But given some dyed-in-the-wool network administrators and server administrators are, the biggest problems in convergence won’t be the technology, but instead will be the Layer 8 issues generated. My take is that it’s time to think like a data center administrator, and not a storage or network administrator. However, that will take time. Until then, hilarity ensues.

17 Responses to Fibre Channel and Ethernet: The Odd Couple

  1. Stuart Miniman says:

    A CIO I talked to 3 years ago summed up the challenge well:
    Look at the change management practices:
    Ethernet – you can unplug any cable as long as you plug it back in 7 seconds, VLANs are reconfigured about once a quarter.
    FC – wire it once and don’t change unless there is a failure, be sure to zone properly because changing is a nightmare.
    As you said – file under Layer 8 🙂

  2. jtopping says:

    WRED is not an Ethernet technology by any means.

    • tonybourke says:

      Absolutely right (W)RED is a generic mechanism and not tied to Ethernet, although I don’t believe I insinuated that it was. (W)RED is one of the common ways, however, that an Ethernet frame (and it’s encapsulated IP packet [and encapsulated TCP segment] would meet an untimely demise).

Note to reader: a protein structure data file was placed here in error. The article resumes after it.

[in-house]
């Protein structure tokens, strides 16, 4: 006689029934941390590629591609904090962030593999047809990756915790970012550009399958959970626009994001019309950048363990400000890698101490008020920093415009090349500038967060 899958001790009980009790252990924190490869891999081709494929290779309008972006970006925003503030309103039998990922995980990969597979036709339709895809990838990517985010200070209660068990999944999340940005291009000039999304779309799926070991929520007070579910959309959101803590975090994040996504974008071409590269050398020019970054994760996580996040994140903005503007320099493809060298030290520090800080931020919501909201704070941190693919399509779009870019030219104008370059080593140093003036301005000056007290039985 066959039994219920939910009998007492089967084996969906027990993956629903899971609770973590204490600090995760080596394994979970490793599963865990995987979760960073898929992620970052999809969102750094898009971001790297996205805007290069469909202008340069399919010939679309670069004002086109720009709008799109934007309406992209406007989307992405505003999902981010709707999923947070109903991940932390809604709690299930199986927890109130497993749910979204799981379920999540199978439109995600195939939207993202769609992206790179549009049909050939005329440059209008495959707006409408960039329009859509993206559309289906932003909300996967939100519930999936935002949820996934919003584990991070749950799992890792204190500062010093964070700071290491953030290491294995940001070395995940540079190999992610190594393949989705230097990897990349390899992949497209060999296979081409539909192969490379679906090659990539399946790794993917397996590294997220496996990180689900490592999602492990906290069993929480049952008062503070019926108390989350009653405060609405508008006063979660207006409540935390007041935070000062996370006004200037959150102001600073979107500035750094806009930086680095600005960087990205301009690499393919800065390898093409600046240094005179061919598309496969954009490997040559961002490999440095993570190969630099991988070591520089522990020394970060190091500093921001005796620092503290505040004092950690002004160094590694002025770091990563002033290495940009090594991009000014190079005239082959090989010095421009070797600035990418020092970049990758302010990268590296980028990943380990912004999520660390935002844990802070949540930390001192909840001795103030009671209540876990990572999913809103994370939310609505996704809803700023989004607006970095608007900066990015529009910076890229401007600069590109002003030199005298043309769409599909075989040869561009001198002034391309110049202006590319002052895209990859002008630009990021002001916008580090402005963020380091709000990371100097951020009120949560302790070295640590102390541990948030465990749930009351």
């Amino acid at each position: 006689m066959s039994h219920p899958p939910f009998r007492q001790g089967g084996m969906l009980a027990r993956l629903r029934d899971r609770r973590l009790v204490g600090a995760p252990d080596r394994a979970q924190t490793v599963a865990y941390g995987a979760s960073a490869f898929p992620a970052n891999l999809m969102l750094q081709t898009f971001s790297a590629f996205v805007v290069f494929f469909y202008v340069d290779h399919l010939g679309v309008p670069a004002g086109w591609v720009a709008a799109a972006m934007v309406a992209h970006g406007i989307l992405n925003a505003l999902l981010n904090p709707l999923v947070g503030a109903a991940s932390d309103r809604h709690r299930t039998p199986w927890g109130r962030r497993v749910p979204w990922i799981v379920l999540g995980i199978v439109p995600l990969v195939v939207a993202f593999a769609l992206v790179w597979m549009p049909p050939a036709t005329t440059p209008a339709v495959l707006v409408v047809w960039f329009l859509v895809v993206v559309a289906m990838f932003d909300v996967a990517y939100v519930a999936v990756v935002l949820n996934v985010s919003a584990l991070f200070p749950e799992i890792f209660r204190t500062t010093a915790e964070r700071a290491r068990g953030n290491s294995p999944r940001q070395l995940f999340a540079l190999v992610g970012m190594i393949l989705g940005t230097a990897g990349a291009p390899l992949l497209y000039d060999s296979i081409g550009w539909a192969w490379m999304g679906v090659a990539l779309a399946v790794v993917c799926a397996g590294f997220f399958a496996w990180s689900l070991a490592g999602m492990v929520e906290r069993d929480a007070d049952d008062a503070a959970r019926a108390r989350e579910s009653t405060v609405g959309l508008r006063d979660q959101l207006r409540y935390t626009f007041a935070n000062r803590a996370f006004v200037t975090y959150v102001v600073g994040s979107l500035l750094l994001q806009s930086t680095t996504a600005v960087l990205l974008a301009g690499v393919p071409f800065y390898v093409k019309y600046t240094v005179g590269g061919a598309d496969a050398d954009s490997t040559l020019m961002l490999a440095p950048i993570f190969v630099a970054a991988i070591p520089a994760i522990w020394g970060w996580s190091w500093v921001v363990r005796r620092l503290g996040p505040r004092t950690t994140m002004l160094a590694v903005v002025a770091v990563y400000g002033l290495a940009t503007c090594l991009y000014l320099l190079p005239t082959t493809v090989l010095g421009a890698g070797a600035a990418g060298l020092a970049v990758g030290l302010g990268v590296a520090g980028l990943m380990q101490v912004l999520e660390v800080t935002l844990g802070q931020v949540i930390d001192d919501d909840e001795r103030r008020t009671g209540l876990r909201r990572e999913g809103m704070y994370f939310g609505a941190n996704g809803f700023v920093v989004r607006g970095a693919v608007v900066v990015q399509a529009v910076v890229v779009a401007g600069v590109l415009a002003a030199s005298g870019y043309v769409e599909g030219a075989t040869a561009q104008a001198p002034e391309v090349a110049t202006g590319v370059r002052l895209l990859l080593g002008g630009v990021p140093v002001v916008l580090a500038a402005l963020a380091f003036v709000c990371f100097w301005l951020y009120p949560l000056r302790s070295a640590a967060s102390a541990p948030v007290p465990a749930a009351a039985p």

• Bob says:

        WRED can act on DSCP, which has nothing to do with Ethernet and in such cases the frame is not dropped (the IP packet is). It’s a bad analogy.

        Your comparison of cross connected switches to air gapped multi paths also fails. Some admins might cross connect every switch they have but it’s certainly not done or recommended by anyone with a clue.

      • tonybourke says:

        Hi Bob,

        WRED can act on DSCP, which has nothing to do with Ethernet and in such cases the frame is not dropped (the IP packet is). It’s a bad analogy.

        It’s not an analogy, it’s an example, and one of how a frame can meet an unfortunate demise (and not the only way). I can’t find anywhere in the article where I claimed WRED is exclusive to Ethernet. And since this article deals with Ethernet and not IP, we’re dealing with switches and the various hardware queues that the higher end ones have. Remember, not every Ethernet frame e throw onto the wire will necessarily have an IP packet (v4 or v6) encapsulated inside it (i.e. FCoE). And even with IP, on most Layer 2/3 switches, an IP packet’s DSCP value s examined and a CoS value (from a mapping table) is added

        Your comparison of cross connected switches to air gapped multi paths also fails. Some admins might cross connect every switch they have but it’s certainly not done or recommended by anyone with a clue.